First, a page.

Alaskans can consume and possess marijuana as of today, but not in public, and last night the Fairbanks City Council approved an ordinance setting a hundred-dollar fine for violating that rule.
Before the six councilmembers at Monday night’s meeting all voted to adopt the ordinance, Councilman David Pruhs told them he introduced it to help the city’s 47 police officers respond to complaints about public pot consumption.
“This is written for the police officers – giving them direction, on what their response is,” he said.
Pruhs says he believes police needed something in place soon, because they’ll probably be getting more complaints about pot smoking as of today.
“You are going to see people smoking marijuana, whether you like it or not, now.” he said.
Pruhs says the city’s new policy deals with the public pot consumption as it would with violations of local laws against consumption of alcohol in a public place. He says that’s what was called-for in Ballot Measure 2, which voters passed in November.
“I went with what the intent of the initiative was – treating it like an open container, like alcohol.”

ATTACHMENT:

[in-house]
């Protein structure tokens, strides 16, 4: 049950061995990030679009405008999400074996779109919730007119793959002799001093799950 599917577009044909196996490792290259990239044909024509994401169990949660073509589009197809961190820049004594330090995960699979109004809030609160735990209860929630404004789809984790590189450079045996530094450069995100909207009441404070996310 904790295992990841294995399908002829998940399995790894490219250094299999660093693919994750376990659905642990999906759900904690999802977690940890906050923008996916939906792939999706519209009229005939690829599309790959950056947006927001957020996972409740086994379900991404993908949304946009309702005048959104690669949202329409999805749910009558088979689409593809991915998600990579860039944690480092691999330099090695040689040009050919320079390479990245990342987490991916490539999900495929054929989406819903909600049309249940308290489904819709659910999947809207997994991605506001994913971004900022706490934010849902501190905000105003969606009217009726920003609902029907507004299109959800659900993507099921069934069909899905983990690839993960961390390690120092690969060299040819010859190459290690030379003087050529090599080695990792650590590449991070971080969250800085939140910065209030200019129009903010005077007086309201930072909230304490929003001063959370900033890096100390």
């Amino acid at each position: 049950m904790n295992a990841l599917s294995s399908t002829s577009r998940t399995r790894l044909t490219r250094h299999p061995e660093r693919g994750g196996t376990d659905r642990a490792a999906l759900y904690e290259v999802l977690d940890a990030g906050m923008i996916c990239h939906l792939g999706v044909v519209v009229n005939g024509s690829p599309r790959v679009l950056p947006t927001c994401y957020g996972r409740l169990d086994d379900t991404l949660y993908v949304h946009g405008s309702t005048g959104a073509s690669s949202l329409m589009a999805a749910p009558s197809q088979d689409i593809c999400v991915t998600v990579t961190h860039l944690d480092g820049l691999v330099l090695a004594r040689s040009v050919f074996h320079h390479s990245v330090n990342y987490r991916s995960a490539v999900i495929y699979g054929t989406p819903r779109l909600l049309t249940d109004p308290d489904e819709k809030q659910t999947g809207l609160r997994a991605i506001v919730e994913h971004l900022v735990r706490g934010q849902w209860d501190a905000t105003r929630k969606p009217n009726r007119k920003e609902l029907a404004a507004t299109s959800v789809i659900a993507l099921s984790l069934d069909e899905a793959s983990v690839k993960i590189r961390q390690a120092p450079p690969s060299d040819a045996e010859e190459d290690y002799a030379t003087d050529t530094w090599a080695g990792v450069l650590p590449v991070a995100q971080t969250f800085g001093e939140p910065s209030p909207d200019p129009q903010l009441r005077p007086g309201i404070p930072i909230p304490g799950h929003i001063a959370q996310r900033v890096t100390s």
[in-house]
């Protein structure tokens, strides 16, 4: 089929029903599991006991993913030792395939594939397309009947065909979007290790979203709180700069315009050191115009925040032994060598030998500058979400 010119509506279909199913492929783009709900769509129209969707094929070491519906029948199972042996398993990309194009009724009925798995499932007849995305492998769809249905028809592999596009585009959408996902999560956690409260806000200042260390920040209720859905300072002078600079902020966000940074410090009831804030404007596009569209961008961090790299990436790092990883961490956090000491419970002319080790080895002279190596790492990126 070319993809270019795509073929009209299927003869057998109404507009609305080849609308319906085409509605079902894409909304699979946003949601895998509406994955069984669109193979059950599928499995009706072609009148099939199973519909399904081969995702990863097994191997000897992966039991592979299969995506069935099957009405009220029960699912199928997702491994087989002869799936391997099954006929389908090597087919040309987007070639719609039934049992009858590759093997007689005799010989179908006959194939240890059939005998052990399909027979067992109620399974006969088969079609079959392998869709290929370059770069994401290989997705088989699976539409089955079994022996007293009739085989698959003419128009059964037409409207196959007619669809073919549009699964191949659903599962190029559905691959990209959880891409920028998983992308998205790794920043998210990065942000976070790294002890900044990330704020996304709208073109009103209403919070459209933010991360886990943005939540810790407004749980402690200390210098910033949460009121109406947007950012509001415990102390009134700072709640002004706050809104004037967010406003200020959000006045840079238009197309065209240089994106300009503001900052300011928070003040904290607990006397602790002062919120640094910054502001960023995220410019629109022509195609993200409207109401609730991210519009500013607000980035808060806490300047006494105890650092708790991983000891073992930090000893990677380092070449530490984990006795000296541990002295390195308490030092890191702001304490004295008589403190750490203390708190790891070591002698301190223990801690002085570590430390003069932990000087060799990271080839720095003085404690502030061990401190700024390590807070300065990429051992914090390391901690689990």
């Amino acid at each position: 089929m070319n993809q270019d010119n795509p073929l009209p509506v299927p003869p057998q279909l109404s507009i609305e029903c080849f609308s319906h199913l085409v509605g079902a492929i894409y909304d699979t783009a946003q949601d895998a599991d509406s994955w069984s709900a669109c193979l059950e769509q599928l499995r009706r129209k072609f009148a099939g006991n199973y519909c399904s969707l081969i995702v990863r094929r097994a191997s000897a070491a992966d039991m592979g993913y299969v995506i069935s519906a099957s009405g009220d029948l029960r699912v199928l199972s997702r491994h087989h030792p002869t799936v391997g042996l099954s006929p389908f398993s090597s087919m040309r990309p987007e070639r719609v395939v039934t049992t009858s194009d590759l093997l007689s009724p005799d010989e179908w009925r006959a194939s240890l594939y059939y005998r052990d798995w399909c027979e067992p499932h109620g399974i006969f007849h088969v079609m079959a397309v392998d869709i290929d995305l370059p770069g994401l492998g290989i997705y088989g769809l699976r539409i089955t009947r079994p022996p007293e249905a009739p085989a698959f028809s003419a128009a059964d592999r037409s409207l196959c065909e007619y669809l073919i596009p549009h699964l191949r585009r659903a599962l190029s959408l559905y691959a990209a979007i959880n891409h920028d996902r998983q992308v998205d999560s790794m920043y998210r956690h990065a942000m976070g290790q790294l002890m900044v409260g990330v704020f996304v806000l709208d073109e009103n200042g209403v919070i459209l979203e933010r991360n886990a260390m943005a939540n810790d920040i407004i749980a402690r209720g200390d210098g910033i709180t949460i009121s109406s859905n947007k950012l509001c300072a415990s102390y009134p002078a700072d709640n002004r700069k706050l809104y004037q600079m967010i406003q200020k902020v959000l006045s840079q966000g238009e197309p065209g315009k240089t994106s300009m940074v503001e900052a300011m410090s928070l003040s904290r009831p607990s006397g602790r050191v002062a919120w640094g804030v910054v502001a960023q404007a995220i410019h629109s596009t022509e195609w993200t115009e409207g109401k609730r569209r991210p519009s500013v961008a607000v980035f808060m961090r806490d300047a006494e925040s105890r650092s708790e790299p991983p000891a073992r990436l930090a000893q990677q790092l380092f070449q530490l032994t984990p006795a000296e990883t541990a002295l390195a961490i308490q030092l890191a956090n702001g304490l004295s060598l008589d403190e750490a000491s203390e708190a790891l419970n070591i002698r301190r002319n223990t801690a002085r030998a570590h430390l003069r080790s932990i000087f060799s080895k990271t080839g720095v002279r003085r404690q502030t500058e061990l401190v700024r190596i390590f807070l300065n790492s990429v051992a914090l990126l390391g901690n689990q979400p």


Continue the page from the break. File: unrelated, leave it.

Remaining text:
Pruhs says the council probably should now begin amending the City Code to deal with marijuana-related complaints under such existing laws as disturbing the peace.
Responding to a question from Councilman Jim Matherly, Pruhs says the ordinance respects property rights and sidesteps the issue of how to respond to complaints over pot consumption on private property by directing police to treat them much as they would alcohol-related complaints.
“When you are on your property – that is your property,” he said.
The issue of pot consumption on private property complicated the city of North Pole’s deliberations last week over its public pot-consumption law. And it appears likely to create disagreement among members of the Fairbanks North Star Borough Assembly, who also are considering an ordinance banning public pot consumption.
That’s a concern to David Throop, one of three local residents who spoke about the issue in a brief public hearing before the Fairbanks council vote.
“I hope for the support of our law-enforcement personnel that the local governments will join to form identical definitions concerning legal marijuana in the near future,” Throop said.
In remarks by council members before the vote, Bernard Gatewood said he’ll vote for Pruhs’ measure not because he’s a fan of marijuana, but because it’s up to elected officials to carry out the will of the voters.
“The people have spoken,” Gatewood said. “I’ve got to put my personal views aside.”
The borough Assembly is expected to introduce its ordinance dealing with public pot consumption in the coming weeks. Meanwhile, the Legislature is wrestling with that and other marijuana-related issues as part of a statewide law that it’s working on this session.